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Act of Valor: Propaganda for the US Navy in the Form of an Action Film
Don’t let the packaging fool you, Act of Valor is a recruitment video and a propaganda piece for the US Navy; not the benign slice of entertainment it makes itself out to be. For one, the film’s cast is made up of a mix of actors and real life Navy SEALs and while it makes for a cool gimmick – real life action heroes and all that – it just makes the propaganda feel that much more potent. On the whole the actors are pretty decent however they lack comfort in front of the camera. Their lines are kind of stilted, not enough to ruin the film but enough to prevent you from connecting with the characters.
The film deals heavily in clichés, the biggest of which being its choice of villains. It ingeniously lumps together America’s two biggest threats historically - Russians and Islamic ‘Jihadists’- giving us two bad guys; a Russian drug dealer name Christo (Veadov), who isn’t above murdering children; and Shabal (Cottle), his childhood friend who converted to Islam and promptly became an Al Qaida type of terrorist. And just to balance out the scales, the lead is also a complete cliché. He’s a goodhearted Caucasian, with a pregnant wife, whose idea of having a good time is hanging out on the beach surfing with his Navy SEAL buddies and their families.
The film milks his situation for all it’s worth; focusing on the fact that he’s protecting his country despite the danger involved and despite the fact that he may never see his unborn child. It’s a noble sentiment but not when it’s forced down your throat and not when it’s in such a biased context. The film is so out of touch with reality that during an interrogation scene, the US commander promises Christo that if he doesn’t cooperate, he’d be locked up but not harmed physically. His only punishment would supposedly be missing out on his wife and daughter’s lives. While we weren’t expecting the film to portray the evils of the American military system, a little nuance of the truth would’ve been nice.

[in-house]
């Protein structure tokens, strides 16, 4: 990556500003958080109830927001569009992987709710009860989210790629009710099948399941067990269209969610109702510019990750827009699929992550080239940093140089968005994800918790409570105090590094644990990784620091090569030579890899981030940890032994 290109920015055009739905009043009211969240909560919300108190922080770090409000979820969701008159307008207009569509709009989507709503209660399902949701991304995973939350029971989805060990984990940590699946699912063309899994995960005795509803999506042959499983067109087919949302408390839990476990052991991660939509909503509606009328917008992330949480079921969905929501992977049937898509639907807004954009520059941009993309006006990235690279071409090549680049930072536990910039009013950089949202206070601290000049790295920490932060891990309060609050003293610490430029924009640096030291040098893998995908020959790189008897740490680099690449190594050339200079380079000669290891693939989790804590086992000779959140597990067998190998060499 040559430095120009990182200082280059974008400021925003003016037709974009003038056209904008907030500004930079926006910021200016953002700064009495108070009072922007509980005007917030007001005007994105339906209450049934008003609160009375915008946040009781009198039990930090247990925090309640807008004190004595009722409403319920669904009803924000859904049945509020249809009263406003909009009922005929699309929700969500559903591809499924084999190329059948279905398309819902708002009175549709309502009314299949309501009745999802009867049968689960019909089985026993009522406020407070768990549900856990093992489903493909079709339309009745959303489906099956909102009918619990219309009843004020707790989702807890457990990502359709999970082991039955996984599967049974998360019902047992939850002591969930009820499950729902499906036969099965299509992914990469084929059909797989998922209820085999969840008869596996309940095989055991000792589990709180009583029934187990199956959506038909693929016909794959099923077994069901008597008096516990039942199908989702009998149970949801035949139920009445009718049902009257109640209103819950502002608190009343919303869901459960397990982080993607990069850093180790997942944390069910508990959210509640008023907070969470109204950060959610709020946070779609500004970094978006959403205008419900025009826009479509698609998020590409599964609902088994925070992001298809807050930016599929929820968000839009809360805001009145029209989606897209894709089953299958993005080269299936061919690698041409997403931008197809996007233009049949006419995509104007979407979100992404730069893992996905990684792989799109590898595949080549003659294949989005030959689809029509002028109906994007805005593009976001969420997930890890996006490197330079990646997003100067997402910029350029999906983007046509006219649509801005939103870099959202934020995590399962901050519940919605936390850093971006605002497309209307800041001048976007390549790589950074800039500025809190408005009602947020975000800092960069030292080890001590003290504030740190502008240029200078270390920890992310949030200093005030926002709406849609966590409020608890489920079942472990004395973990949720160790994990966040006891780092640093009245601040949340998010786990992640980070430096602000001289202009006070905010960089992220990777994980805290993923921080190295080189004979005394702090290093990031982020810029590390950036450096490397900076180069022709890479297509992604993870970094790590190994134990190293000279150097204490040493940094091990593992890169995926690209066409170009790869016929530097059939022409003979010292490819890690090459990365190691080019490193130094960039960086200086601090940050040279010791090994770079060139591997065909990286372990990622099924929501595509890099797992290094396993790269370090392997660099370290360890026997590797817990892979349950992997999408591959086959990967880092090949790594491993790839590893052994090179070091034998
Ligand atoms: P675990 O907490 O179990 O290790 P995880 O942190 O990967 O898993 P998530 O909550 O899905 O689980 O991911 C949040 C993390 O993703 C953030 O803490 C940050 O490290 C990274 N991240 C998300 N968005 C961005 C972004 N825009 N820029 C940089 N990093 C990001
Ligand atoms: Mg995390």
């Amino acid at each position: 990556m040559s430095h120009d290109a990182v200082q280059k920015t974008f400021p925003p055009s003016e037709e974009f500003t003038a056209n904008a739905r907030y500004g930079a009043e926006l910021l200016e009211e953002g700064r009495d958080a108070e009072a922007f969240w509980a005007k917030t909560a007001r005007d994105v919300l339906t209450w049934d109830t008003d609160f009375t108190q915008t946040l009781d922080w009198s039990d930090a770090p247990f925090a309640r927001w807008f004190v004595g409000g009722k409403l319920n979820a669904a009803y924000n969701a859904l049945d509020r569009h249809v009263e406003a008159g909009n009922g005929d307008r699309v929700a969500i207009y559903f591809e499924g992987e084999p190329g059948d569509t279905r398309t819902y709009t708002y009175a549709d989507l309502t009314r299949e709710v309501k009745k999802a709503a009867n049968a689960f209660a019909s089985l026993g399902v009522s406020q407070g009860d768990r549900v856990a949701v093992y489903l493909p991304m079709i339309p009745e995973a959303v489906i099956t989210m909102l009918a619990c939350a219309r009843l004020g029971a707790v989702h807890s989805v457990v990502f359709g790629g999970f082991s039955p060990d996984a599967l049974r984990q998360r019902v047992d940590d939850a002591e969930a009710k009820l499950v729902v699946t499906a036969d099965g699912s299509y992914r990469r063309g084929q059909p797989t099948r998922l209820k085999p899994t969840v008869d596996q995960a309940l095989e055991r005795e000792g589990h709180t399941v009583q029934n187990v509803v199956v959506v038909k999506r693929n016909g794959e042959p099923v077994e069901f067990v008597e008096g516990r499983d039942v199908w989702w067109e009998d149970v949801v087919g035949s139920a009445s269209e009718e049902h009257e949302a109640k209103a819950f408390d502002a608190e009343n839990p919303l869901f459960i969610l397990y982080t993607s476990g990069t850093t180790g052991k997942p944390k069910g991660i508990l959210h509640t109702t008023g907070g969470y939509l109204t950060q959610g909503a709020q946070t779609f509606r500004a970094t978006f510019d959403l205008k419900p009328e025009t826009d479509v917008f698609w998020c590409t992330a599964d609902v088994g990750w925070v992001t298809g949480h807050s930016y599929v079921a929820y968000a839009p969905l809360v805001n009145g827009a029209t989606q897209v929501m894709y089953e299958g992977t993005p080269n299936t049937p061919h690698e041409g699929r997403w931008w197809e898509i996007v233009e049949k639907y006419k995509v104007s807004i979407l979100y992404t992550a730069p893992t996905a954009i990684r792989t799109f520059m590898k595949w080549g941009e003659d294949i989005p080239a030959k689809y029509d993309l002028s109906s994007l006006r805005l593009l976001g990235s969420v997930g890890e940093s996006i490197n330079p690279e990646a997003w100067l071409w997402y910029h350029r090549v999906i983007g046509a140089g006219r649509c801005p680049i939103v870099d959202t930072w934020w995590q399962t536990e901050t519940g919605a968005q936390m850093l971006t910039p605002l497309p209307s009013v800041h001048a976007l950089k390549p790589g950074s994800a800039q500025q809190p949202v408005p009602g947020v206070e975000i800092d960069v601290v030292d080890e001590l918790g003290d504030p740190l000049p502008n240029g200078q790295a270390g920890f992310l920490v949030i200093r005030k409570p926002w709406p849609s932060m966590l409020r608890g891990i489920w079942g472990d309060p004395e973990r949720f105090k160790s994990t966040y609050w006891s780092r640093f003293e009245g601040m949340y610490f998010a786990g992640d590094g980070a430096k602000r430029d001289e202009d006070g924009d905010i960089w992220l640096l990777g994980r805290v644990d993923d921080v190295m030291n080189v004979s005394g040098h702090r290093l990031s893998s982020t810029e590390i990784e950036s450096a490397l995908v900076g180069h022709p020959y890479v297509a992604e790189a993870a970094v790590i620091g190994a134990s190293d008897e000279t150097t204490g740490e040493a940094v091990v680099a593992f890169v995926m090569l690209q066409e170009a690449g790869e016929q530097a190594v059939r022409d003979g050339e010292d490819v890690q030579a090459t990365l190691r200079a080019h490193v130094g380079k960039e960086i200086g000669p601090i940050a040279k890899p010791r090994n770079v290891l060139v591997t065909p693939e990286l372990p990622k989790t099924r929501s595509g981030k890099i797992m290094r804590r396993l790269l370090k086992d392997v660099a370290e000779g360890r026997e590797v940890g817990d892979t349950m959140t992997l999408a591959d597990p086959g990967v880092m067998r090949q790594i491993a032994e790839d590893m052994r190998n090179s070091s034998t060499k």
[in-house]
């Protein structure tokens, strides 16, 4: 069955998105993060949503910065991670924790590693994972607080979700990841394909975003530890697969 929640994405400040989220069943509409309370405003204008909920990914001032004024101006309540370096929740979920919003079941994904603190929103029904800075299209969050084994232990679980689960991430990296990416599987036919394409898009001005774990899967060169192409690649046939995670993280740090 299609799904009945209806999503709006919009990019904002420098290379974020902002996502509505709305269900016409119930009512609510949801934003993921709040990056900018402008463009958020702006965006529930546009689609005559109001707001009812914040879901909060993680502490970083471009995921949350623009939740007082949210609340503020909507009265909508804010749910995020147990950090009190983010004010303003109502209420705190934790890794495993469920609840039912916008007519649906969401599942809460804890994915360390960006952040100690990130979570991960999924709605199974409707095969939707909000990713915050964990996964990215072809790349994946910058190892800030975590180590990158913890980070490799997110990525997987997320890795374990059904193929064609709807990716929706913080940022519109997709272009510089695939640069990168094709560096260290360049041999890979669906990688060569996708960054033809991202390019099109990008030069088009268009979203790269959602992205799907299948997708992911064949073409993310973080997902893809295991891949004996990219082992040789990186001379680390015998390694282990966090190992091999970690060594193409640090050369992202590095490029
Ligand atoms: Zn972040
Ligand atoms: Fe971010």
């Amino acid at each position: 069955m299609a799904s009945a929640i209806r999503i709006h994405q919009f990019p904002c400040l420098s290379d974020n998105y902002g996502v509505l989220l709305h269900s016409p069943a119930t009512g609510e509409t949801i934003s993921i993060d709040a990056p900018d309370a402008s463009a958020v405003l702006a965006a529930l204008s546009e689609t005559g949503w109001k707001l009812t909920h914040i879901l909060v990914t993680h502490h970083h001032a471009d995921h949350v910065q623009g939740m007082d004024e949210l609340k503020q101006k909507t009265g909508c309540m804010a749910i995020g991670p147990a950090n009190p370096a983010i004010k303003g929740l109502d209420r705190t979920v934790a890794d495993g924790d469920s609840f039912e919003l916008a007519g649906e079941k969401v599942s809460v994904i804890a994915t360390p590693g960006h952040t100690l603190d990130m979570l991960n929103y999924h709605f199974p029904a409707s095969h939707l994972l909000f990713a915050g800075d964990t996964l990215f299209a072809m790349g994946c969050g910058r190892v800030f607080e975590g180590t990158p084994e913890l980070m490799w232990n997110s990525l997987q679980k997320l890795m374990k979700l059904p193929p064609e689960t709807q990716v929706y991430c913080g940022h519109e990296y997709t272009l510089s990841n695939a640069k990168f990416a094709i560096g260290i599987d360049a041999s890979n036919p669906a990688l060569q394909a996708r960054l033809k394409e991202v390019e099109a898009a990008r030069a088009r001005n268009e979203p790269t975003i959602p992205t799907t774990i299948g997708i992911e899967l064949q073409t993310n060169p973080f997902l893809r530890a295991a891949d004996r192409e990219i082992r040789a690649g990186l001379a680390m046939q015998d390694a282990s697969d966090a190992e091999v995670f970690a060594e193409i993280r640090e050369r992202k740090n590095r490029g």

On the bright side, the film has some pretty decent action scenes which make up most of the story. The film’s basic setup revolves around retrieving a kidnapped CIA agent who uncovered the link between Christo and Shabal. Once they get her back, they discover that the duo are smuggling a gang of suicide bombers into the US, wearing high tech explosive vests that can pass through metal detectors without setting off the alarm. Their mission evolves into finding and preventing the gang from entering the US and setting off a national hysteria reminiscent of 9/11. While there’s a ton of the usual gunfights and stakeouts, if the film’s portrayal of the Navy SEALs’ activities is anything to go by, skydiving is apparently an integral part of their lives and it honestly looks pretty sweet. The action sequences are full of close ups and over the shoulder shots designed to make it feel more real and, for the most part, it succeeds.
Despite the decent action sequences, it’s impossible to ignore or overlook the film’s politics. In this era of the ‘War on Terror’ you just can’t get away with things that are blatantly untrue. It’s quite unsettling; the film rewrites history and glorifies war to a completely unacceptable degree.
Disappointingly cartoonish and almost unbearable to sit-through, Barry Sonnenfeld’s Nine Lives - the Wild, Wild West director sinks to a new low here - is just as dreadful as its trailer suggest. The story - shockingly credited to a total of five screenwriters - is lethargic and uninteresting with Sonnefeld’s inability to ignite some much-needed energy or thematic effects into the mix, clearl throughout the entire ordeal.
The story is centred on Tom Brand (Spacey); an outspoken and a hot-headed New York real estate kingpin who is currently devoting all of his hours to putting the finalising touches on the largest skyscraper the world has ever seen. Working alongside his son David (Amell), Tom is a workaholic and his long working hours tend to keep him away from spending more time with his second wife, Lara (Garner), and their daughter, Rebecca (Weissman).